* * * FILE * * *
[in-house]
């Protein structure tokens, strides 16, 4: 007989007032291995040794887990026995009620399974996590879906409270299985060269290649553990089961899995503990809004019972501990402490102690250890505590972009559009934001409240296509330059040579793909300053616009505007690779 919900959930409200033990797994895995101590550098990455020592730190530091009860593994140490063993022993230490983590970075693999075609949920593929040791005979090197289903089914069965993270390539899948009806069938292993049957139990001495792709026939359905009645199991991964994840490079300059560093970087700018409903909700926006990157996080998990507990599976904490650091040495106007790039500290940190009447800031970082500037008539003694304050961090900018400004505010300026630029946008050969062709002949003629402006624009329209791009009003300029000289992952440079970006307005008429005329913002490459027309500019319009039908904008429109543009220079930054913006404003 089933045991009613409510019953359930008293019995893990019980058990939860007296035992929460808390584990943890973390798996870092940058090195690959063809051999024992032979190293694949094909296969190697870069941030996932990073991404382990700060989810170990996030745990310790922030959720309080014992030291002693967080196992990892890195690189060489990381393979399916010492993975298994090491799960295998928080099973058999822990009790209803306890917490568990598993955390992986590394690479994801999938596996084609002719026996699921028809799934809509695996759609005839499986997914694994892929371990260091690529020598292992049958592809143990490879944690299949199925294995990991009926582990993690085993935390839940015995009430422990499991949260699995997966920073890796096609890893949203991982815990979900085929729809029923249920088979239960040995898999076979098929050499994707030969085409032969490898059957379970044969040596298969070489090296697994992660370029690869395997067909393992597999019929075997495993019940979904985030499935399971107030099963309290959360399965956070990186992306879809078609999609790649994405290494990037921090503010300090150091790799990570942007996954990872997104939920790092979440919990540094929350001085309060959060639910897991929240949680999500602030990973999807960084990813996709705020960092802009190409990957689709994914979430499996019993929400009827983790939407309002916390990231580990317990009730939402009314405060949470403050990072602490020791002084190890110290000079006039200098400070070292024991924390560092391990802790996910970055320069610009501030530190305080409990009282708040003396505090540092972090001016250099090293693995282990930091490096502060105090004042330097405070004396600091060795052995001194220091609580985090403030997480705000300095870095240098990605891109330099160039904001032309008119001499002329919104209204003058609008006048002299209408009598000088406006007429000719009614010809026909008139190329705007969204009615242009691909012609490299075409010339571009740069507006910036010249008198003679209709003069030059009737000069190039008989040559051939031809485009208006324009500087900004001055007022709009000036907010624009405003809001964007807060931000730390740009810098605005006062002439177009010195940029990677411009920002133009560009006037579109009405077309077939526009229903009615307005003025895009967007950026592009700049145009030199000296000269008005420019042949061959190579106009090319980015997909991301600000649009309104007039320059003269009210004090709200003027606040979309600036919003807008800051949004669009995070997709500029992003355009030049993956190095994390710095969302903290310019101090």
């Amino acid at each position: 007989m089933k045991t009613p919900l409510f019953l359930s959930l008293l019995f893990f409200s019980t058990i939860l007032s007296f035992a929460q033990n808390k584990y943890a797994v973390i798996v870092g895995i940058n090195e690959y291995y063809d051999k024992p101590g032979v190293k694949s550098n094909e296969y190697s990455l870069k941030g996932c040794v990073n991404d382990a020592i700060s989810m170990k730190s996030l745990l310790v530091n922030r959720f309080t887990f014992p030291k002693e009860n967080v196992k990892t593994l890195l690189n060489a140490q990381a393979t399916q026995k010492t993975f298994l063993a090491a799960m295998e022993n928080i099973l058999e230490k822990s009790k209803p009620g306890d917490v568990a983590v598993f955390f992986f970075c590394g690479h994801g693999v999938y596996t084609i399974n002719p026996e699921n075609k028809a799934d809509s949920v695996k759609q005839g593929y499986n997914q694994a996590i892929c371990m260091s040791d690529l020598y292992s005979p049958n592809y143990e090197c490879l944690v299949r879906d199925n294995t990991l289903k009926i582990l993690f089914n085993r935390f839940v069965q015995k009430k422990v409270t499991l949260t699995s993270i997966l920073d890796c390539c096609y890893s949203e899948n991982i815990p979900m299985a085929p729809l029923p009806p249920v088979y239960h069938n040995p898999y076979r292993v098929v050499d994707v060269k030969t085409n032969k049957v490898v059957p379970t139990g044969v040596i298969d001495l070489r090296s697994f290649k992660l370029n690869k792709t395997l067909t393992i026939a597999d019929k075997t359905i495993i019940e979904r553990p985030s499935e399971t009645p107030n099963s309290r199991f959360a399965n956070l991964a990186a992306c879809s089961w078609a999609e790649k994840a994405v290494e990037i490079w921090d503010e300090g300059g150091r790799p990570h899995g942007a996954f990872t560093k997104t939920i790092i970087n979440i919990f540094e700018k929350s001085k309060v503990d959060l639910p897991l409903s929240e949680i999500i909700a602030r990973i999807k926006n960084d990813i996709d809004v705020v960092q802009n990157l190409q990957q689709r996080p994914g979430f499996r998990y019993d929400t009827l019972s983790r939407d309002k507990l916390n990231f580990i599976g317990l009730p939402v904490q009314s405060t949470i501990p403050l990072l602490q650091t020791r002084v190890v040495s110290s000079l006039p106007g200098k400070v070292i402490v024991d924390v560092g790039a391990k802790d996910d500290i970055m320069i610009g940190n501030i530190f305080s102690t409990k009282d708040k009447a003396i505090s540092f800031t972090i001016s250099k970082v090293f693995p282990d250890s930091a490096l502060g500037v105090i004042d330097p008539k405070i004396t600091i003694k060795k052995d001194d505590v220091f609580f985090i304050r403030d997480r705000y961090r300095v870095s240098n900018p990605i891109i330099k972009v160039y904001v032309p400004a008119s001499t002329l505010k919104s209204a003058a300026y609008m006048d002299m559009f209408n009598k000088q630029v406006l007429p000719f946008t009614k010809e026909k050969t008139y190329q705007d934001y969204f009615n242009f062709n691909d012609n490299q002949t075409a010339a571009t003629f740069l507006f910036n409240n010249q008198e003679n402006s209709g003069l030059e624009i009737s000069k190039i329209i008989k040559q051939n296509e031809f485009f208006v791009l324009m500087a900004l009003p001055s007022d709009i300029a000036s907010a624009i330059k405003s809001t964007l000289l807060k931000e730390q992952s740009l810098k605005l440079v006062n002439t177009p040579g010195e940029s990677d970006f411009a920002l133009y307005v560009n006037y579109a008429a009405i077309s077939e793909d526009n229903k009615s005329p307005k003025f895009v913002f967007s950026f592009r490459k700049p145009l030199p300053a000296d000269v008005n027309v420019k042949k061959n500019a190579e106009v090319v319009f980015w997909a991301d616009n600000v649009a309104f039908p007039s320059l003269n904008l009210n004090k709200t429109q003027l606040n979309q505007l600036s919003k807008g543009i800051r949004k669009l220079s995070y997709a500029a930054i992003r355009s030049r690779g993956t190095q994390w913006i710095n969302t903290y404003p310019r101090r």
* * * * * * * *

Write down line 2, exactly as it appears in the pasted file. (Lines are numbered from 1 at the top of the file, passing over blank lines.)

């Protein structure tokens, strides 16, 4: 007989007032291995040794887990026995009620399974996590879906409270299985060269290649553990089961899995503990809004019972501990402490102690250890505590972009559009934001409240296509330059040579793909300053616009505007690779 919900959930409200033990797994895995101590550098990455020592730190530091009860593994140490063993022993230490983590970075693999075609949920593929040791005979090197289903089914069965993270390539899948009806069938292993049957139990001495792709026939359905009645199991991964994840490079300059560093970087700018409903909700926006990157996080998990507990599976904490650091040495106007790039500290940190009447800031970082500037008539003694304050961090900018400004505010300026630029946008050969062709002949003629402006624009329209791009009003300029000289992952440079970006307005008429005329913002490459027309500019319009039908904008429109543009220079930054913006404003 089933045991009613409510019953359930008293019995893990019980058990939860007296035992929460808390584990943890973390798996870092940058090195690959063809051999024992032979190293694949094909296969190697870069941030996932990073991404382990700060989810170990996030745990310790922030959720309080014992030291002693967080196992990892890195690189060489990381393979399916010492993975298994090491799960295998928080099973058999822990009790209803306890917490568990598993955390992986590394690479994801999938596996084609002719026996699921028809799934809509695996759609005839499986997914694994892929371990260091690529020598292992049958592809143990490879944690299949199925294995990991009926582990993690085993935390839940015995009430422990499991949260699995997966920073890796096609890893949203991982815990979900085929729809029923249920088979239960040995898999076979098929050499994707030969085409032969490898059957379970044969040596298969070489090296697994992660370029690869395997067909393992597999019929075997495993019940979904985030499935399971107030099963309290959360399965956070990186992306879809078609999609790649994405290494990037921090503010300090150091790799990570942007996954990872997104939920790092979440919990540094929350001085309060959060639910897991929240949680999500602030990973999807960084990813996709705020960092802009190409990957689709994914979430499996019993929400009827983790939407309002916390990231580990317990009730939402009314405060949470403050990072602490020791002084190890110290000079006039200098400070070292024991924390560092391990802790996910970055320069610009501030530190305080409990009282708040003396505090540092972090001016250099090293693995282990930091490096502060105090004042330097405070004396600091060795052995001194220091609580985090403030997480705000300095870095240098990605891109330099160039904001032309008119001499002329919104209204003058609008006048002299209408009598000088406006007429000719009614010809026909008139190329705007969204009615242009691909012609490299075409010339571009740069507006910036010249008198003679209709003069030059009737000069190039008989040559051939031809485009208006324009500087900004001055007022709009000036907010624009405003809001964007807060931000730390740009810098605005006062002439177009010195940029990677411009920002133009560009006037579109009405077309077939526009229903009615307005003025895009967007950026592009700049145009030199000296000269008005420019042949061959190579106009090319980015997909991301600000649009309104007039320059003269009210004090709200003027606040979309600036919003807008800051949004669009995070997709500029992003355009030049993956190095994390710095969302903290310019101090």